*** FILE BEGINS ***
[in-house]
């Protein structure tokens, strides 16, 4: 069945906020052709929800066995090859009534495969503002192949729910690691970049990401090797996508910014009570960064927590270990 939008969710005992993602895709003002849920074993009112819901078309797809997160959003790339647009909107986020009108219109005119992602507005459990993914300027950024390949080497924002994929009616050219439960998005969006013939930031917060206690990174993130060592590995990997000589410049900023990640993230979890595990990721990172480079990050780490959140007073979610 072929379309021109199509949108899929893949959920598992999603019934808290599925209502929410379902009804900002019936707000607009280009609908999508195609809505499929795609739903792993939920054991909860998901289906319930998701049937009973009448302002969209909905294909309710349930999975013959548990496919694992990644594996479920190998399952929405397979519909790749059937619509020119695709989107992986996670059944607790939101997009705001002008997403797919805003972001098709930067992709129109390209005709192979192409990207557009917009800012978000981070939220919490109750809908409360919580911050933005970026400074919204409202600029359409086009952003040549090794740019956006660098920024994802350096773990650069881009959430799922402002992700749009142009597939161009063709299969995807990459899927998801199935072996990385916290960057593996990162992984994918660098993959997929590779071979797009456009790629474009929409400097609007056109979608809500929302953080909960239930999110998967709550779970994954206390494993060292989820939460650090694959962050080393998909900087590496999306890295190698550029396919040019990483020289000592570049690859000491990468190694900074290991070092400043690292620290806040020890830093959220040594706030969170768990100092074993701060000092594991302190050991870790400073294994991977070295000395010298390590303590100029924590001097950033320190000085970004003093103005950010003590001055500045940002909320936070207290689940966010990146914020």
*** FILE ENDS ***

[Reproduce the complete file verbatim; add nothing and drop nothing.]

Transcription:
[in-house]
């Protein structure tokens, strides 16, 4: 069945906020052709929800066995090859009534495969503002192949729910690691970049990401090797996508910014009570960064927590270990 939008969710005992993602895709003002849920074993009112819901078309797809997160959003790339647009909107986020009108219109005119992602507005459990993914300027950024390949080497924002994929009616050219439960998005969006013939930031917060206690990174993130060592590995990997000589410049900023990640993230979890595990990721990172480079990050780490959140007073979610 072929379309021109199509949108899929893949959920598992999603019934808290599925209502929410379902009804900002019936707000607009280009609908999508195609809505499929795609739903792993939920054991909860998901289906319930998701049937009973009448302002969209909905294909309710349930999975013959548990496919694992990644594996479920190998399952929405397979519909790749059937619509020119695709989107992986996670059944607790939101997009705001002008997403797919805003972001098709930067992709129109390209005709192979192409990207557009917009800012978000981070939220919490109750809908409360919580911050933005970026400074919204409202600029359409086009952003040549090794740019956006660098920024994802350096773990650069881009959430799922402002992700749009142009597939161009063709299969995807990459899927998801199935072996990385916290960057593996990162992984994918660098993959997929590779071979797009456009790629474009929409400097609007056109979608809500929302953080909960239930999110998967709550779970994954206390494993060292989820939460650090694959962050080393998909900087590496999306890295190698550029396919040019990483020289000592570049690859000491990468190694900074290991070092400043690292620290806040020890830093959220040594706030969170768990100092074993701060000092594991302190050991870790400073294994991977070295000395010298390590303590100029924590001097950033320190000085970004003093103005950010003590001055500045940002909320936070207290689940966010990146914020």